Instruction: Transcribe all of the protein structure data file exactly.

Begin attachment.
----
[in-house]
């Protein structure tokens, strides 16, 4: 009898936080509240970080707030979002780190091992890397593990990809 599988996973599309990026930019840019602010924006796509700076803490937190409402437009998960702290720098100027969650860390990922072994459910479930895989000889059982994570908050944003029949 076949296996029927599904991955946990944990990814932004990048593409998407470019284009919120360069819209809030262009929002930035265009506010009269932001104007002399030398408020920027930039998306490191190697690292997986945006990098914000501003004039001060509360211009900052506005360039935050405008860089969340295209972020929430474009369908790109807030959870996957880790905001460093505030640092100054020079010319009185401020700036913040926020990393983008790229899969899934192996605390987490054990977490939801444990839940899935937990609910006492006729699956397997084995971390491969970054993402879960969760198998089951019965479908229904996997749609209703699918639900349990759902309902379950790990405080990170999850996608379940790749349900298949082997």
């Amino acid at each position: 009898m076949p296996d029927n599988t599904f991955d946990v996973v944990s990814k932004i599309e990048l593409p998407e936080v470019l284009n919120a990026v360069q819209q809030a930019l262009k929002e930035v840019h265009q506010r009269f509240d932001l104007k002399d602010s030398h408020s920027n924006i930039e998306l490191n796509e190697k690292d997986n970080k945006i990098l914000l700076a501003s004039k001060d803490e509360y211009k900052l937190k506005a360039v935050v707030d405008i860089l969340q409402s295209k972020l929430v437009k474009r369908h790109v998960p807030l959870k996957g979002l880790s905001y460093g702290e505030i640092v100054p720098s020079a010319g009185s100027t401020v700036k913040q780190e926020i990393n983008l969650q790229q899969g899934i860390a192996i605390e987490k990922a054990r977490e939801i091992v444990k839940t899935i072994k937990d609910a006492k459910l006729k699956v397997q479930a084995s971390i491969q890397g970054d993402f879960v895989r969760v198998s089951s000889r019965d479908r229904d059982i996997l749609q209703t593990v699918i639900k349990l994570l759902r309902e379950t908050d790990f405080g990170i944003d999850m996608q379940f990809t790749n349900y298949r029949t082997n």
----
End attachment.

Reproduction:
[in-house]
């Protein structure tokens, strides 16, 4: 009898936080509240970080707030979002780190091992890397593990990809 599988996973599309990026930019840019602010924006796509700076803490937190409402437009998960702290720098100027969650860390990922072994459910479930895989000889059982994570908050944003029949 076949296996029927599904991955946990944990990814932004990048593409998407470019284009919120360069819209809030262009929002930035265009506010009269932001104007002399030398408020920027930039998306490191190697690292997986945006990098914000501003004039001060509360211009900052506005360039935050405008860089969340295209972020929430474009369908790109807030959870996957880790905001460093505030640092100054020079010319009185401020700036913040926020990393983008790229899969899934192996605390987490054990977490939801444990839940899935937990609910006492006729699956397997084995971390491969970054993402879960969760198998089951019965479908229904996997749609209703699918639900349990759902309902379950790990405080990170999850996608379940790749349900298949082997």
């Amino acid at each position: 009898m076949p296996d029927n599988t599904f991955d946990v996973v944990s990814k932004i599309e990048l593409p998407e936080v470019l284009n919120a990026v360069q819209q809030a930019l262009k929002e930035v840019h265009q506010r009269f509240d932001l104007k002399d602010s030398h408020s920027n924006i930039e998306l490191n796509e190697k690292d997986n970080k945006i990098l914000l700076a501003s004039k001060d803490e509360y211009k900052l937190k506005a360039v935050v707030d405008i860089l969340q409402s295209k972020l929430v437009k474009r369908h790109v998960p807030l959870k996957g979002l880790s905001y460093g702290e505030i640092v100054p720098s020079a010319g009185s100027t401020v700036k913040q780190e926020i990393n983008l969650q790229q899969g899934i860390a192996i605390e987490k990922a054990r977490e939801i091992v444990k839940t899935i072994k937990d609910a006492k459910l006729k699956v397997q479930a084995s971390i491969q890397g970054d993402f879960v895989r969760v198998s089951s000889r019965d479908r229904d059982i996997l749609q209703t593990v699918i639900k349990l994570l759902r309902e379950t908050d790990f405080g990170i944003d999850m996608q379940f990809t790749n349900y298949r029949t082997n």